In typical soil, this shrub can be grown easily. As long as enough drainage, it can withstand various soil conditions. Root rot may result from wet soil, as the soil is left with a heavy amount of water, and the roots would develop fungi in the moist environment.
6. Butterfly Bush
Butterfly bush is also known as the Buddleia davidii. It is a deciduous shrub with an arching form and stunning flowers, grows best in warmer areas.
It produces more like a perennial in colder climates, with each winter’s growth dying back to the root crown and regrowth occurring in spring.
Thanks to the magic of cultivar developers, butterfly bush now comes in various hues, with somewhat coarse leaves and beautiful flowers, similar to fringe flower, spikes that draw pollinators.
There are many varieties to choose from, depending on your gardening interests; some can reach heights of up to 12 feet, while others are modest. While some types generate flowering spikes, others produce huge flower clusters. The sage green, long, narrow leaves are supported by skinny, arching stalks, and this is what makes it unique.
It is not surprising that butterfly bushes are so popular, given their aesthetic appeal, ease of maintenance, and comfort of growth. These resilient bushes are relatively unaffected by even powerful storms. They flourish in challenging conditions, such as polluted metropolitan areas.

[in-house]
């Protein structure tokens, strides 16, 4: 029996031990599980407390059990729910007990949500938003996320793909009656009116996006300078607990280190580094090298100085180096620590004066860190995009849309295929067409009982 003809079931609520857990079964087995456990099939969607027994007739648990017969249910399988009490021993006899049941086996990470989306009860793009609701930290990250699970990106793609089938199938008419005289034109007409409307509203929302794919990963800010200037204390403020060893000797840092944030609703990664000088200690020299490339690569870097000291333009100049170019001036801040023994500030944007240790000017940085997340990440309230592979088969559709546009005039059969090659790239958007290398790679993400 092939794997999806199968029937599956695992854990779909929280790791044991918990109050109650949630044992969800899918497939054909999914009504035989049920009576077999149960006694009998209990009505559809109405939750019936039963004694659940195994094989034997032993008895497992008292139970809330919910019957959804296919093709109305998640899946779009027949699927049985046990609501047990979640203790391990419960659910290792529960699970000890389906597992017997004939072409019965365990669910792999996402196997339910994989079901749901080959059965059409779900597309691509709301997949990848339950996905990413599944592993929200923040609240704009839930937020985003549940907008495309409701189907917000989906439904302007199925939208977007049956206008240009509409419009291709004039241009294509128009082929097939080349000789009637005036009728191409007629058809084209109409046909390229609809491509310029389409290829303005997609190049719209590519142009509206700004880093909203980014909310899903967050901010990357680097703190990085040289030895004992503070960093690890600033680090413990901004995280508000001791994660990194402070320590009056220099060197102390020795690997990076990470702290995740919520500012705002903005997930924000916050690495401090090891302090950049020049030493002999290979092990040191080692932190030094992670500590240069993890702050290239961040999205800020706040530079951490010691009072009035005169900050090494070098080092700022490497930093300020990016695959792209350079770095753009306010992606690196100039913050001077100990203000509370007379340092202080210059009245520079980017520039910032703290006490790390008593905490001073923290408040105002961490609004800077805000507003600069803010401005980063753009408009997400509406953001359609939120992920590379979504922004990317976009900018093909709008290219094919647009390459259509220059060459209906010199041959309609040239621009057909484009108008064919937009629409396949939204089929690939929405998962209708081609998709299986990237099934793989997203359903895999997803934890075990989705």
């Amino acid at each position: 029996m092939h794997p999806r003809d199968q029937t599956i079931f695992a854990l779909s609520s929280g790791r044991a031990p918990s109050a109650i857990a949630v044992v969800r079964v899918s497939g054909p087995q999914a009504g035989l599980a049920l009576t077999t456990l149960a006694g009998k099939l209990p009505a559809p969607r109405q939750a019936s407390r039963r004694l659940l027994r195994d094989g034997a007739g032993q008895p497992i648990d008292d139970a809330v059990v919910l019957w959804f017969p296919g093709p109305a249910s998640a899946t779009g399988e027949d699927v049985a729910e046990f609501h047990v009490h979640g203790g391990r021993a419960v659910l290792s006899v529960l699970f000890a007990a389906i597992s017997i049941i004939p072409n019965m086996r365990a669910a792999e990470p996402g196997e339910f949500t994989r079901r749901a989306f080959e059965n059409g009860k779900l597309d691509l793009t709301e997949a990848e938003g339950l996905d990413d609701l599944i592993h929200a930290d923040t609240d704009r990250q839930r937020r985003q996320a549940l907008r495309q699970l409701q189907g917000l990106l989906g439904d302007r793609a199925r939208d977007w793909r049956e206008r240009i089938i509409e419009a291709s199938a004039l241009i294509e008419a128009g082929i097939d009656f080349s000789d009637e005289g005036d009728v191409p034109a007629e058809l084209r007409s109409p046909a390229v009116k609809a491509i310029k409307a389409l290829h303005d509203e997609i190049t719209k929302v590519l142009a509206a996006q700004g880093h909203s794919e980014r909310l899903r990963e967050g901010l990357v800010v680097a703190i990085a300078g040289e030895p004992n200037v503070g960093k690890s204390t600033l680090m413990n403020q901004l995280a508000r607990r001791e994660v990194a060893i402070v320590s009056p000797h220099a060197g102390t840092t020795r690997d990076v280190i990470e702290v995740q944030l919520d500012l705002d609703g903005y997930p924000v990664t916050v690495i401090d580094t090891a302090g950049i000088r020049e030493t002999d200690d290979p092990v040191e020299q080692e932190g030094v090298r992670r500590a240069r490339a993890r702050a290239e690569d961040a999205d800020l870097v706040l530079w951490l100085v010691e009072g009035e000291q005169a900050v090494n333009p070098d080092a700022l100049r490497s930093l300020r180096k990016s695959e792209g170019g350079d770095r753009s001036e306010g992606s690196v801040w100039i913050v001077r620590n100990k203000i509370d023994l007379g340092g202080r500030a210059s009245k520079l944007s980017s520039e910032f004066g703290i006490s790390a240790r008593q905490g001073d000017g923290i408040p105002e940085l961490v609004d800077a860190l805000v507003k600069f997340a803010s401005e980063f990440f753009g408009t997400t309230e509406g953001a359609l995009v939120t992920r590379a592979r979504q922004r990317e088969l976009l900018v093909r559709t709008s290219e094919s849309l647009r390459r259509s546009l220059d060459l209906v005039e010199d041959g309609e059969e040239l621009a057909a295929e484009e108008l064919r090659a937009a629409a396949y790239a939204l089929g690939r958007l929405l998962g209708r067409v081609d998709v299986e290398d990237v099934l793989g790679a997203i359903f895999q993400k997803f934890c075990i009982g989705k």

Butterfly bush needs full light, which is best if it is at least six hours per day; if planted in shaded settings, they will become weedy and sparse.
Butterfly bush prefers a medium moisture level, and it struggles in either an environment that is too dry or too wet that doesn’t drain effectively. They only require half an inch of water per week from irrigation or rain to grow.
Any typical soil that is well-drained and receives regular amounts of precipitation can support the growth of butterfly bushes. It requires slightly acidic to neutralize soil with a pH between 6.0 and 7.0.
7. Red Twig Dogwood
Red twig dogwood’s (Cornus alba) vivid red branches will add color to your winter landscape.
It is quite similar to diabolo ninebark in terms of reaching deep fall colors. Still, the bushes can also add interest throughout the year with their lovely spring blooms, variegated leaves in the summer, and berries from summer to fall.